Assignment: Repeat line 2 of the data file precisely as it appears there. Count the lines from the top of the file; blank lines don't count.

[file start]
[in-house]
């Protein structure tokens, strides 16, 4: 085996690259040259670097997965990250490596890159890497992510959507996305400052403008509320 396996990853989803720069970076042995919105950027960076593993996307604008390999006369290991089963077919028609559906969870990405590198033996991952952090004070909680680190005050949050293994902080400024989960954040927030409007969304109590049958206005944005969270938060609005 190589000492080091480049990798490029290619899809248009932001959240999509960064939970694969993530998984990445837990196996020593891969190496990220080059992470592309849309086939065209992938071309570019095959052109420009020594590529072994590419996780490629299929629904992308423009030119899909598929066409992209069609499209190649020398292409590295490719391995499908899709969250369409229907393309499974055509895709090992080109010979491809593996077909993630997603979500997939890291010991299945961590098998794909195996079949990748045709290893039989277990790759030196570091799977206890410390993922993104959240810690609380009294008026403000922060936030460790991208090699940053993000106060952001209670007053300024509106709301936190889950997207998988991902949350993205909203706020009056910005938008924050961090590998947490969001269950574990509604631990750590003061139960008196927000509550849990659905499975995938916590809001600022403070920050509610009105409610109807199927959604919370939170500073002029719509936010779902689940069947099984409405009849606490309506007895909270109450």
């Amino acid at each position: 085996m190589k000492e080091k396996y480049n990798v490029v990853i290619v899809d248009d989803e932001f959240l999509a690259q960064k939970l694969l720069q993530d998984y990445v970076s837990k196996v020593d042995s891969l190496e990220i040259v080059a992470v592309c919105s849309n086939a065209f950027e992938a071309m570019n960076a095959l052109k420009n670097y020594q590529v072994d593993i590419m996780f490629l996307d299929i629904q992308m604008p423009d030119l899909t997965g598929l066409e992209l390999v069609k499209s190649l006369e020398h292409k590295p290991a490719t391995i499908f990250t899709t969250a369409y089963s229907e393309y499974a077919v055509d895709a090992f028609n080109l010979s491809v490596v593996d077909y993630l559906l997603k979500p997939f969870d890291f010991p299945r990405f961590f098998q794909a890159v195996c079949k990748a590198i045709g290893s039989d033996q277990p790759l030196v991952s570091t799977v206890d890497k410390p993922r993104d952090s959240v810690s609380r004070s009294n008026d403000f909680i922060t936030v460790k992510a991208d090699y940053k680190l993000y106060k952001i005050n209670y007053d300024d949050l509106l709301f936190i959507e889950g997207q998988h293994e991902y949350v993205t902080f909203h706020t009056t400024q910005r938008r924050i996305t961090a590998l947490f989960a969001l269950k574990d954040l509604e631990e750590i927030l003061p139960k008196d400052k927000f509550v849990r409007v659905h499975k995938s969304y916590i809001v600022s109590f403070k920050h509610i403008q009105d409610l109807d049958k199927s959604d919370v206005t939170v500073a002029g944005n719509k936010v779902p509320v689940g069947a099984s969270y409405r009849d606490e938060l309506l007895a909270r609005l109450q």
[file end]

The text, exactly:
């Protein structure tokens, strides 16, 4: 085996690259040259670097997965990250490596890159890497992510959507996305400052403008509320 396996990853989803720069970076042995919105950027960076593993996307604008390999006369290991089963077919028609559906969870990405590198033996991952952090004070909680680190005050949050293994902080400024989960954040927030409007969304109590049958206005944005969270938060609005 190589000492080091480049990798490029290619899809248009932001959240999509960064939970694969993530998984990445837990196996020593891969190496990220080059992470592309849309086939065209992938071309570019095959052109420009020594590529072994590419996780490629299929629904992308423009030119899909598929066409992209069609499209190649020398292409590295490719391995499908899709969250369409229907393309499974055509895709090992080109010979491809593996077909993630997603979500997939890291010991299945961590098998794909195996079949990748045709290893039989277990790759030196570091799977206890410390993922993104959240810690609380009294008026403000922060936030460790991208090699940053993000106060952001209670007053300024509106709301936190889950997207998988991902949350993205909203706020009056910005938008924050961090590998947490969001269950574990509604631990750590003061139960008196927000509550849990659905499975995938916590809001600022403070920050509610009105409610109807199927959604919370939170500073002029719509936010779902689940069947099984409405009849606490309506007895909270109450």